Adjuvant therapy: Embolization may be used as an adjunctive therapy in combination with surgery, radiation therapy, or radiosurgery to enhance treatment efficacy and long-term tumor control.

Techniques of embolization

Digital Subtraction Angiography (DSA): DSA is performed to visualize the arterial supply to the meningioma and identify the feeding arteries. Selective catheterization of these arteries is then performed under fluoroscopic guidance.

Superselective embolization: Superselective catheterization allows for precise delivery of embolic agents into the tumor-feeding arteries while minimizing collateral damage to normal brain tissue.

Onyx embolization: Onyx is a liquid embolic agent with unique properties that enable controlled and targeted embolization. Its slow polymerization allows for better penetration into the tumor vasculature and reduces the risk of reflux or non-target embolization.

Particle embolization: Particulate embolic agents, such as PVA particles or microspheres, are used to occlude larger tumor vessels and achieve proximal occlusion of the feeding arteries.

Clinical outcomes and complications

Surgical resectability: Embolization has been shown to improve surgical resectability in meningiomas by reducing tumor vascularity, minimizing intraoperative bleeding, and facilitating tumor devascularization.

Symptomatic relief: Embolization can provide symptomatic relief in symptomatic meningiomas by reducing tumor size and mass effect, alleviating symptoms such as headache, seizures, and neurological deficits.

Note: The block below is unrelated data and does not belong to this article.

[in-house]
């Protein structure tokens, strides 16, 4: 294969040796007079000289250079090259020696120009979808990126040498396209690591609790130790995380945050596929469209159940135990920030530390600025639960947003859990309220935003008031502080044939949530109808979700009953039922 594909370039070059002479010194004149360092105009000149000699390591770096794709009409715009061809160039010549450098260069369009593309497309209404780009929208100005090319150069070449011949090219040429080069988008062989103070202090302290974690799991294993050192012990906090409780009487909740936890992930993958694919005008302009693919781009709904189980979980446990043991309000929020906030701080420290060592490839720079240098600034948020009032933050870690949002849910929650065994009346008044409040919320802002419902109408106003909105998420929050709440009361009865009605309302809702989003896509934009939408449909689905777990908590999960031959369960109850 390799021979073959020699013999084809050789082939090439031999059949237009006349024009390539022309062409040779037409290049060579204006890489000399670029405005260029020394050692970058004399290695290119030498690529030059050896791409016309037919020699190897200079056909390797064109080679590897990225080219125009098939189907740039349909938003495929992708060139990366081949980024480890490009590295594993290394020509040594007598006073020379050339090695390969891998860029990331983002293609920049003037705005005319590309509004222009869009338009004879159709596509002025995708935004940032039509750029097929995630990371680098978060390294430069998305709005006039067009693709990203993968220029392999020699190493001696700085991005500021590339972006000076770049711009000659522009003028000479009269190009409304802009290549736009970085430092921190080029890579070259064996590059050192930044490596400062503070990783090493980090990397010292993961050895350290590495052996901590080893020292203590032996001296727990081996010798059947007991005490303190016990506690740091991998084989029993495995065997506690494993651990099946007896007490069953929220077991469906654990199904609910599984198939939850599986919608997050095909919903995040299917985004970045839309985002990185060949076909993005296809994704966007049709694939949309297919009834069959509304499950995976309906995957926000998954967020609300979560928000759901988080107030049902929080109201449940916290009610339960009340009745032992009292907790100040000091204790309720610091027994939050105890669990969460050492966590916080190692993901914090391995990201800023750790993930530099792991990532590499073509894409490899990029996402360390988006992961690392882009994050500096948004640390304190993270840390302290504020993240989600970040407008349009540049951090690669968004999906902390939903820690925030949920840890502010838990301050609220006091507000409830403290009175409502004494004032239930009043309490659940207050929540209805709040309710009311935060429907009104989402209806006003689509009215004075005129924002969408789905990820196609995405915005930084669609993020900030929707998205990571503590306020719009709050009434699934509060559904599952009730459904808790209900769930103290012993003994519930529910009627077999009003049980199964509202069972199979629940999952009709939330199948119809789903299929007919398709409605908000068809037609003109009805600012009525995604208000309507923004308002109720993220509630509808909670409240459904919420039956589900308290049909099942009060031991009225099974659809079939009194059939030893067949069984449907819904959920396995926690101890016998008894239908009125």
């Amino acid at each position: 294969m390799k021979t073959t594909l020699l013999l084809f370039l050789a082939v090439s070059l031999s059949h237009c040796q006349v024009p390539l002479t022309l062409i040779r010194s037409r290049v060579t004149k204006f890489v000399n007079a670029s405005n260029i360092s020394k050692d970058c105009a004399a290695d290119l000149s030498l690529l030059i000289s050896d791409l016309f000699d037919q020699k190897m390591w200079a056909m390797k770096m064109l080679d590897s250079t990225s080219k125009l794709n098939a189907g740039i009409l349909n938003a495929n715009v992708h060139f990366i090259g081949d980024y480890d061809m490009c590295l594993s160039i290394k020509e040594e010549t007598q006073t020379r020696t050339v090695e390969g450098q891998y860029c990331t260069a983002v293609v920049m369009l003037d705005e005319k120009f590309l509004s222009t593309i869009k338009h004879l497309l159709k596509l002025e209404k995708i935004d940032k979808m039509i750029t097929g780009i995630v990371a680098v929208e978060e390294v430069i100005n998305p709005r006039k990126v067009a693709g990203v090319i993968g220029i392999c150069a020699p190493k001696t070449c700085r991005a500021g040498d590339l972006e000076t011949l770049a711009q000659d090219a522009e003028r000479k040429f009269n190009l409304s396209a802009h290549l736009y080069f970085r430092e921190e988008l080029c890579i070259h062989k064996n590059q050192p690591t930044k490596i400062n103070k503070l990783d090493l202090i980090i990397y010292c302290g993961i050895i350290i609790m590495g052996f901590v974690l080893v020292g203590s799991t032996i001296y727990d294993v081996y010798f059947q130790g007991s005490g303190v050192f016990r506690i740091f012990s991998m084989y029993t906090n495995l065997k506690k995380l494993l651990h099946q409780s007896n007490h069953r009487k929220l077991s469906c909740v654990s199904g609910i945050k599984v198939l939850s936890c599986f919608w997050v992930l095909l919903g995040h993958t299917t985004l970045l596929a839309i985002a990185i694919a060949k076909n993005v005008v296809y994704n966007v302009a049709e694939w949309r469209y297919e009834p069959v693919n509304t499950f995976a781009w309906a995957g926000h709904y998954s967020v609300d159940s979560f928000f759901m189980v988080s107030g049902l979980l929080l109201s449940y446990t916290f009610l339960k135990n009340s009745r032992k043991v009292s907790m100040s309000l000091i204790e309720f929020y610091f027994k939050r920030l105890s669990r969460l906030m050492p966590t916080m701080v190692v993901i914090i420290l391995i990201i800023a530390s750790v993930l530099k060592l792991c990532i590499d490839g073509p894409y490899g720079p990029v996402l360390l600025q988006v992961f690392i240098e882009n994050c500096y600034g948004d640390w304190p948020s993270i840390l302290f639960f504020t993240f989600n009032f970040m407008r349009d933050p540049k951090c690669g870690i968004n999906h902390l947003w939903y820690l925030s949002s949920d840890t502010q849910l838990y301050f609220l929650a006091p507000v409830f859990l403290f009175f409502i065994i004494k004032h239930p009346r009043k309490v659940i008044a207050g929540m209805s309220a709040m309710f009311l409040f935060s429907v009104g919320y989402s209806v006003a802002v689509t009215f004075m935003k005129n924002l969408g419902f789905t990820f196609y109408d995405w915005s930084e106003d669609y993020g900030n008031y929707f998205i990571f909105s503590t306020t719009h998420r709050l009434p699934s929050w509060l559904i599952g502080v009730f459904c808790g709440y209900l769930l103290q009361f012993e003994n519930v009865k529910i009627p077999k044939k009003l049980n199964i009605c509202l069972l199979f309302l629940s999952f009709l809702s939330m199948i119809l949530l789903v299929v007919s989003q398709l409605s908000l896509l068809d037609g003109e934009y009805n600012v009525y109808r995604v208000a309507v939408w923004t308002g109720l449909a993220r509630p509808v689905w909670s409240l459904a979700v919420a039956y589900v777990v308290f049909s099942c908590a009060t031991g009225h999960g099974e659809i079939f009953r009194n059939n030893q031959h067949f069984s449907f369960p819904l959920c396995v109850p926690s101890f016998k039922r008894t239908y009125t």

Complications: While embolization is generally safe, it carries inherent risks, including thromboembolic events, vessel dissection, ischemic stroke, and non-target embolization. Careful patient selection, meticulous technique, and close post-procedural monitoring are essential to minimize complications.

Future directions and emerging trends

Targeted therapies: Advances in molecular imaging and targeted therapies hold promise for personalized treatment approaches in meningiomas. Targeted embolization using novel molecular markers or monoclonal antibodies may enhance tumor specificity and reduce offtarget effects.

Combination therapies: Combining embolization with other treatment modalities, such as radiation therapy, immunotherapy, or targeted drug delivery, may improve treatment efficacy and longterm tumor control.

Minimally invasive techniques: Emerging techniques, such as Transarterial Chemoembolization (TACE) and transvenous embolization, offer less invasive alternatives to traditional embolization approaches and may expand the treatment options for meningiomas.

Embolization has emerged as a valuable adjunctive therapy in the management of meningiomas, offering benefits in terms of tumor devascularization, surgical resectability, and symptomatic relief. By selectively targeting tumor vasculature, embolization reduces tumor vascularity, facilitates safe surgical resection, and improves patient outcomes. However, careful patient selection, meticulous technique, and close post-procedural monitoring are essential to minimize complications. Continued research and innovation in embolization techniques, targeted therapies, and combination approaches hold promise for further improving the management of meningiomas and enhancing patient care.